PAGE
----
Kim Zupan discusses 'The Ploughmen.'
Q. Your résumé is very eclectic: aircraft maintenance specialist for the Air National Guard, smelter worker, professional bareback horse rider, ranch hand, commercial purse seiner fisherman, carpenter and cabinetmaker, and, of course, author. What path led you to such varied work?
A. My family was a big one—six kids—so there wasn’t a great deal of expendable income lying around. My earliest jobs were a way to finance college. In high school I worked on ranches in the Judith Basin in the summertime and, later, for what at the time were big bucks, at the Anaconda Company smelter, where they refined copper and zinc. Later I worked as a way to support my rodeo jones. I was a land surveyor and worked in a lumberyard. I unloaded boxcars full of empty milk jugs. After graduate school, a good friend and fellow writer got me a job as a carpenter. I knew nothing, had no tools, but found I liked the trade. The guy who owned the business had a doctorate in English literature. He was a one-man, blue-collar NEA; for years he carried a succession of poets and writers with questionable manual skills just to keep them from starving to death. He was a wonderful man.
Q. It was in Missoula that you discovered your two enduring passions: writing and riding bareback horses. How did those very different passions emerge? How do they influence each other? Do you still ride?
A. There was a time when nothing much mattered to me but riding bareback horses. I was in undergraduate school during most of that time, reading great books and working on stories with the Missoula sage Bill Kittredge. My rodeo partner was the now-famous cowboy-poet and great friend Paul Zarzyski, who was a graduate student working under Richard Hugo. For hours driving around the country we talked bucking horses and writing poems. Both passions encapsulate desire, elation, euphoria, very often defeat, and dejection in a small package. Eight seconds. Two hundred and fifty pages. It’s all in there.
I’ve been to two rodeos since I retired and only then because my youngest daughter wanted to go. It’s hard to watch, something akin to seeing an old girlfriend across the street. There’s that pang of longing and regret. And, too, I think, Yeah, I could still do that. I have dreams about it. The horse is in the chute and I can’t find my gear. But I don’t ride anymore. I think I’d probably fall off a saddle horse.
Q. Your Slovenian grandparents settled in Stockett, Montana. What brought them there? Why did your family stay?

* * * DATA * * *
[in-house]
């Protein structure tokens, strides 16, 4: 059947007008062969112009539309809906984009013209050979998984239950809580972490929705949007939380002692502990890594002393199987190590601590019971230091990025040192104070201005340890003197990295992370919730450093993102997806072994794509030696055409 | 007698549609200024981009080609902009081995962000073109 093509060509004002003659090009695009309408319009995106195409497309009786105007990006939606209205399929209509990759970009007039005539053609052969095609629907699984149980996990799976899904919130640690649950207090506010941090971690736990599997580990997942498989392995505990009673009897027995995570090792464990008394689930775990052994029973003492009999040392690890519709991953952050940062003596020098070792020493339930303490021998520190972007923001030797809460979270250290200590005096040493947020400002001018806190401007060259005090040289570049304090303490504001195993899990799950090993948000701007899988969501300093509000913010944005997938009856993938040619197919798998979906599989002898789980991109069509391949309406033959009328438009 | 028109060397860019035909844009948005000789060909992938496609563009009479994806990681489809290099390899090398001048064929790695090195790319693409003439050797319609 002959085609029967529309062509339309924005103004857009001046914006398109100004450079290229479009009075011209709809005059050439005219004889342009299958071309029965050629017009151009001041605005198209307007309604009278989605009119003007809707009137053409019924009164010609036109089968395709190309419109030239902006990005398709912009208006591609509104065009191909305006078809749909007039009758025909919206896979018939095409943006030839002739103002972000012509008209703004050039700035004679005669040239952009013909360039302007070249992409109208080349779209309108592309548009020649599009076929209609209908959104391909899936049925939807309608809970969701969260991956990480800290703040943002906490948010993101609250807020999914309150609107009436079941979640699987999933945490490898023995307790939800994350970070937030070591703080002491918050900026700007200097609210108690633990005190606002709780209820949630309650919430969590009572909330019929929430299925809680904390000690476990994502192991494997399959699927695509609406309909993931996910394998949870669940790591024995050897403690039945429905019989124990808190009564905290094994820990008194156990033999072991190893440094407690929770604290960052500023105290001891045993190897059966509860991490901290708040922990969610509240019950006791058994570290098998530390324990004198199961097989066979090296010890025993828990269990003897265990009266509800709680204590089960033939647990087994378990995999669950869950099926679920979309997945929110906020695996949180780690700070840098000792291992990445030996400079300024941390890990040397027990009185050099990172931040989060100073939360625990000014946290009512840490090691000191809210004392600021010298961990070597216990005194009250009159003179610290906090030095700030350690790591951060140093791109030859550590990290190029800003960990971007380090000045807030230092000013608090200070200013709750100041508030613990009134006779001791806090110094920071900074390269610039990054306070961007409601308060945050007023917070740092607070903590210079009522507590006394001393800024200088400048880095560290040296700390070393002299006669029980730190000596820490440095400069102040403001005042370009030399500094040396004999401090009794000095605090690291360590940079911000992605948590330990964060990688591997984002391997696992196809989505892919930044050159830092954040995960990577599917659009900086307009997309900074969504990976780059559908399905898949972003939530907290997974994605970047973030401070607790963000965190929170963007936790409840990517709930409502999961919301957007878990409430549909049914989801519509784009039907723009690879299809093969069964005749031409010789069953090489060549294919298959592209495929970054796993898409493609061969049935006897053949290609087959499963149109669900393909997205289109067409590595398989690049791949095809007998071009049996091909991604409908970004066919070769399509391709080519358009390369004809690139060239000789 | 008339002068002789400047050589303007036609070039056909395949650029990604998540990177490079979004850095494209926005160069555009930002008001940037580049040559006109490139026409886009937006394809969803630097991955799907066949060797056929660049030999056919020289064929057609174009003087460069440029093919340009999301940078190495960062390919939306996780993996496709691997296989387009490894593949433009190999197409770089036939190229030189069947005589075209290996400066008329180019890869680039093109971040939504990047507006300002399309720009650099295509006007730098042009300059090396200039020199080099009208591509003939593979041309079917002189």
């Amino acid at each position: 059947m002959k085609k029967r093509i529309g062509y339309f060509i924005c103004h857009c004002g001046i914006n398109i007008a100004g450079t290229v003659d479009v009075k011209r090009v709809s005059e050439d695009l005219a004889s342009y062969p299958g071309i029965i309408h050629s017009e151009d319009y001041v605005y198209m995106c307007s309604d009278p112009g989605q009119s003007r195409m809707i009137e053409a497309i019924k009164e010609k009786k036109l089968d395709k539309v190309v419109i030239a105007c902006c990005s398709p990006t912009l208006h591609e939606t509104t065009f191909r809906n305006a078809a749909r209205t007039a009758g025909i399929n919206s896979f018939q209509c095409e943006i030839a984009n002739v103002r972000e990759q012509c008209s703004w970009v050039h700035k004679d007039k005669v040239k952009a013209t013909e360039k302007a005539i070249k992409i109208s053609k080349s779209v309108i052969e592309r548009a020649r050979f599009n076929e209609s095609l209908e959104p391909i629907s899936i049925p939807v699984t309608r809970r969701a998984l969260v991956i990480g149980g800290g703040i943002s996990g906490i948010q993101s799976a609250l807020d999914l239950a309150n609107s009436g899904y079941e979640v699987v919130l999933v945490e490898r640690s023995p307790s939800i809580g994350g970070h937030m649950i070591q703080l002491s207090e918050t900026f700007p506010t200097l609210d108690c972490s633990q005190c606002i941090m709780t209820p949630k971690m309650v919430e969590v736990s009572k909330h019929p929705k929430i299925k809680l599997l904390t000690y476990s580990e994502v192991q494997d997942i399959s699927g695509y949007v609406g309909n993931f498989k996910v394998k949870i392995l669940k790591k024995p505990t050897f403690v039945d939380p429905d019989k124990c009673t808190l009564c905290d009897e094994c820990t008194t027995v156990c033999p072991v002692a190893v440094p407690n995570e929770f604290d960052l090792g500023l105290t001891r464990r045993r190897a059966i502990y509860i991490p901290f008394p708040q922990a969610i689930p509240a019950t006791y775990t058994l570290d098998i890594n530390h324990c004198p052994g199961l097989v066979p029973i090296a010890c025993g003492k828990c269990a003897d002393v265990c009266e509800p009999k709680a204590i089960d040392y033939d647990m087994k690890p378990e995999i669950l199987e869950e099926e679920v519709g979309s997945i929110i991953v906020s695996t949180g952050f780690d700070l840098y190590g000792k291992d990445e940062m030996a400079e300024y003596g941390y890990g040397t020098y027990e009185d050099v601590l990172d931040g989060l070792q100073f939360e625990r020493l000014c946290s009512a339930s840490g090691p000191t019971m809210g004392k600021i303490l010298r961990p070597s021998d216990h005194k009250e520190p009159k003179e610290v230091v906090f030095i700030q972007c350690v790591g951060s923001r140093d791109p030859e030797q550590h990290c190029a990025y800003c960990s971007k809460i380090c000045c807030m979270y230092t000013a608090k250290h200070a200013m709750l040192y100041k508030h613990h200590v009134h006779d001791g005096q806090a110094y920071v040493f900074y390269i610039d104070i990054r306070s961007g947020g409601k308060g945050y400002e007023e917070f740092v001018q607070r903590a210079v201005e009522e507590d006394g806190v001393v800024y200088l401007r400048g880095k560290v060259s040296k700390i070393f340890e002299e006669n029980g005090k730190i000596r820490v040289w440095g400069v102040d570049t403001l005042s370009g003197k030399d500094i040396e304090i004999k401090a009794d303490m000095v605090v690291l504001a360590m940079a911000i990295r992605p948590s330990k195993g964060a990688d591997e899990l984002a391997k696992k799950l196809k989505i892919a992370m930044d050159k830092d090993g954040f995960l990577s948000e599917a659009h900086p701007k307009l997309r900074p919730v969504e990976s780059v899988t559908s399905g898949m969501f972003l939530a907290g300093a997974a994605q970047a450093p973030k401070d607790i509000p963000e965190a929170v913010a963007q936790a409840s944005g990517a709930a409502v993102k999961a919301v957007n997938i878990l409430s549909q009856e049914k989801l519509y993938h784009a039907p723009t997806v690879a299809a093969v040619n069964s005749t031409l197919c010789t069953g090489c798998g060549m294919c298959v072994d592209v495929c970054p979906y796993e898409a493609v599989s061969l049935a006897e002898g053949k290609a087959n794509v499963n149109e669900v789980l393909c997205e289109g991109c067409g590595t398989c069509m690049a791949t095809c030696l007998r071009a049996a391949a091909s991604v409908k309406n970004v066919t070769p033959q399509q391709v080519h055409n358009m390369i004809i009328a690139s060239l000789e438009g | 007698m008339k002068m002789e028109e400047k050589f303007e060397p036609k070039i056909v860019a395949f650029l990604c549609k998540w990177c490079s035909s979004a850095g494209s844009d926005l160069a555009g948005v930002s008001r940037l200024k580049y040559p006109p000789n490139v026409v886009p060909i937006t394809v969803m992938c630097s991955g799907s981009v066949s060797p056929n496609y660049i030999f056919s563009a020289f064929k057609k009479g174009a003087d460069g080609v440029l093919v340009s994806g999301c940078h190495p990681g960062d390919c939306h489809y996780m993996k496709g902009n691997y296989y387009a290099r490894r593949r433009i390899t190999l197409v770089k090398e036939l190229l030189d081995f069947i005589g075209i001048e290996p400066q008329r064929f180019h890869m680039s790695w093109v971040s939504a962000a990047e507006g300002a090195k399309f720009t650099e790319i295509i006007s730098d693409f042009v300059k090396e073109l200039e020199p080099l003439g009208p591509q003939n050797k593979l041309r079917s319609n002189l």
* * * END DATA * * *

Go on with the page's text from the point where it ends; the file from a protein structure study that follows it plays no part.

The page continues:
A. Like so many central Europeans, my grandparents came to the United States for the ostensible better life. My grandfather came over first and began working in the mines. After several months he sent for my grandmother, who set off from a village near the Julian Alps. When she arrived in Cherbourg, France, my grandfather wrote to say he was moving from somewhere in Nevada to Butte, Montana, so she would have to wait. She went to work in a textile mill in Le Havre and sold the steamer ticket she had bought to board the Titanic. She would certainly have been in steerage and the current Zupan line would have been goggling on the bottom of the North Atlantic. We expended a lot of collective family luck with that turn of events.
They settled in Montana in what the locals call The Gulch, or the Tri-cities: Centerville, Stockett, Sand Coulee, about fifteen miles southeast of Great Falls, population now about eight hundred. Coal deposits there are about a foot under the dirt. My grandfather ultimately wound up owning several coal mines in the area and a silver ore mine in the Little Belt Mountains. My guess is he never found the big vein.
Q. The Ploughmen is your first novel, and you mentioned that it took nearly a decade to finish. What was your process? Why did you take so much time?
A. I’ve thought of myself as a writer, contrary to ostensible signs and logic, for the better part of forty years. Perhaps the exigencies of life have prevented me from more actively pursuing it at times, but it has always been who I am and what I do.
For years, until quite recently when I began teaching, all writing was done during a two- to three-month stretch in the winter. We would scrimp during the year. I’d take on side jobs, work weekends, to earn those precious days. I approached the writing months like a blue-collar job—arrive early, stay late, work hard. So The Ploughmen was written over eight or so years in three-month installments. I can tell you, it was difficult to put on the tool belt at the end of that time. After a few miserable weeks, I was broke to the plow and the process toward the next hiatus began again. I suppose, like a Galápagos finch with its blunted beak, I’ve evolved into a creature unique to the circumstances I’ve been given.
Our kids are all grown now and out of the house, but I’ve always felt bad that they missed out on so much. The money we squirreled away for those writing "sabbaticals" could have taken us all to Disneyland or some such place. But instead their old man was holed up in a dark room, grinding away at something that may or may not ever amount to a damn thing. But they never complained. They’ve all become fine people.